What Broome County residents did for entertainment in 19th century – Pressconnects

by | May 23, 2022 | Entertainment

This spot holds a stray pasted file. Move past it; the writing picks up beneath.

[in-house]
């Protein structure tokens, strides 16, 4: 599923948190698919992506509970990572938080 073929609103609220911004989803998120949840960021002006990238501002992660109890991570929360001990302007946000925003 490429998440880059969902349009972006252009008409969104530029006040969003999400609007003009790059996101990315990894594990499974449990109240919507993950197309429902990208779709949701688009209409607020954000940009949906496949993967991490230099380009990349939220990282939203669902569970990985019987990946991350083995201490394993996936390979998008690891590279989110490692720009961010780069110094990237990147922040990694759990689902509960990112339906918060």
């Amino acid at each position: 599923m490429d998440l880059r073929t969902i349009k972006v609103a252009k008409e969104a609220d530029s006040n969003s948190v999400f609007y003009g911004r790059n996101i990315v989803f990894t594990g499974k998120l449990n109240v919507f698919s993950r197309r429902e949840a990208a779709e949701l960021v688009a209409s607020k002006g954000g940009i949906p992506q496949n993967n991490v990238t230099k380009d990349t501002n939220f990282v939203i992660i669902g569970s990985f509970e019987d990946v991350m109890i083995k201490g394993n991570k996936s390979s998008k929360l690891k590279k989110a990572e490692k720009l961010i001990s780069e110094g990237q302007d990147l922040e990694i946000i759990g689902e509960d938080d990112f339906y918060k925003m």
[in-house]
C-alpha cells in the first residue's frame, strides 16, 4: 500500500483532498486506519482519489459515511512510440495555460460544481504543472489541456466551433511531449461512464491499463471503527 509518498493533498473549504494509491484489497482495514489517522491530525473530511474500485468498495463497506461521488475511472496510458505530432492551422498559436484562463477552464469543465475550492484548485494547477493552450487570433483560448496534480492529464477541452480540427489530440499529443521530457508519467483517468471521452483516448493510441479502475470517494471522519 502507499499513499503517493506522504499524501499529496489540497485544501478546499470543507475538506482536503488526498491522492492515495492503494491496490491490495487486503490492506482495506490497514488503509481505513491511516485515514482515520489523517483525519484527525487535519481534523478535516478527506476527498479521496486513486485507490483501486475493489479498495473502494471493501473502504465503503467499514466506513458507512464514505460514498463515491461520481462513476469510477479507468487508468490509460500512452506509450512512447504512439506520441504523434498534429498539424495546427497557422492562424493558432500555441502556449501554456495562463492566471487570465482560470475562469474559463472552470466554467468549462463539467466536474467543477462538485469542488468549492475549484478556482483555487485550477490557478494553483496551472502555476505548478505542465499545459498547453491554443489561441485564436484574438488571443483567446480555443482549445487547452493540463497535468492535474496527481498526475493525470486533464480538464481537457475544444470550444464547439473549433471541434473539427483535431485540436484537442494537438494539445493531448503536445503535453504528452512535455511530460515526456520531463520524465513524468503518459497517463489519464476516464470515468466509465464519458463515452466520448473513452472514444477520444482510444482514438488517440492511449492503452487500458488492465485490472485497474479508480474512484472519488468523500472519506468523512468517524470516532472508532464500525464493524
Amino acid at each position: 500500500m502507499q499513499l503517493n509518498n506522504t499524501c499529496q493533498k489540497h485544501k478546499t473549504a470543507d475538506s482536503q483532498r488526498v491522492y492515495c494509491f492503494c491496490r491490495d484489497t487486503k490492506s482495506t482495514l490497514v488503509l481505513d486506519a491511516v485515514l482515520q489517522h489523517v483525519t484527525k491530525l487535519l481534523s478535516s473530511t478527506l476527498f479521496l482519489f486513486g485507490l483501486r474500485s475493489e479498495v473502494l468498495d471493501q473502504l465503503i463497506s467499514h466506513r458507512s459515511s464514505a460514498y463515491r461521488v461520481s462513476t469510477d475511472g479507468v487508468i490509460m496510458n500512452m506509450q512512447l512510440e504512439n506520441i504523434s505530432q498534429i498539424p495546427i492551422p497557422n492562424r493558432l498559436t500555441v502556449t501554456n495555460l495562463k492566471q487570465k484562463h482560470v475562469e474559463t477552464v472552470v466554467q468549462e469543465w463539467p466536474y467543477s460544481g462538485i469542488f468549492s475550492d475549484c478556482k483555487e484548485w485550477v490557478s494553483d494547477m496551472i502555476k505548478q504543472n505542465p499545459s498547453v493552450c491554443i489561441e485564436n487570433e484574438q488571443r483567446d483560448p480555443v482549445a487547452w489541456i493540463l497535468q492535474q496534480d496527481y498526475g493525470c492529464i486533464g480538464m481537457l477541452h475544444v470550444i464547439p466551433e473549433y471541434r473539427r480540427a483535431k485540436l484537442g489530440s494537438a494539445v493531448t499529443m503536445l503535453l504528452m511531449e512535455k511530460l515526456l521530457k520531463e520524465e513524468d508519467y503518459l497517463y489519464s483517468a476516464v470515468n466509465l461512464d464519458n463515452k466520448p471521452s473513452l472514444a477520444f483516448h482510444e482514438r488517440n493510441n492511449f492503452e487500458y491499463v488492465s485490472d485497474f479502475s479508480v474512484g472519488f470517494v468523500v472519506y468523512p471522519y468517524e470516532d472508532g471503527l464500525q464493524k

In today’s world, we seem to have moved away from what we could call traditional or old-fashioned forms of entertainment. With today’s streaming services, there is a constant flow of things to watch on television. The advances of video gaming can take the players to alternate universes, and times in history where battles and life can take you away from the humdrum of everyday life. Just ask parents who cannot get their children to stop playing and come out of their rooms.When I was teaching my history courses in the classroom, in pre-pandemic times, just before class would begin, I would look over a sea of heads looking down at their phones, with no one conversing with the student near them. The art of personal conversation seemed to be lost among the current generation. Of course, there was always the suggestion of going outside for some activities after one of your children came to you saying the well-used phrase: “There’s nothing to do.”I am sure that same phrase was heard by parents more than a century ago. While the phrase might be the same, the forms of entertainment have changed. Instead of PlayStation 5, children might have spent time with their parents in the parlor looking through a stereoscope (often called a stereopticon) at slides that mimicked three-dimensional scenes. Many of these were of international views, but the Broome County Historical Society has a collection of over 100 views of the local area dating from the late 1860’s to the early 1900’s. If you aren’t familiar the stereoscopic slides, and are over 50, think of the Viewmaster with its disk of images that you would insert and click to take a journey.Aside from that entertainment, residents of all ages could go to somewhere like the Stone Opera House on Chenango Street to take in a show or go nearby to watch a magic lantern show, or visit a nickelodeon (which is more than a song performed by Teresa Brewer). All of these were similar forms to the stereoscopic view, where the audience could sit and watch images being shown on a screen (this is pre-movies). Maybe this was their form of streaming services. However, the content was much less than what can be found on our televisions today.The costs for these services were also less than today — usually just a nickel (hence the nickelodeon). That would be worth over $1.70 …

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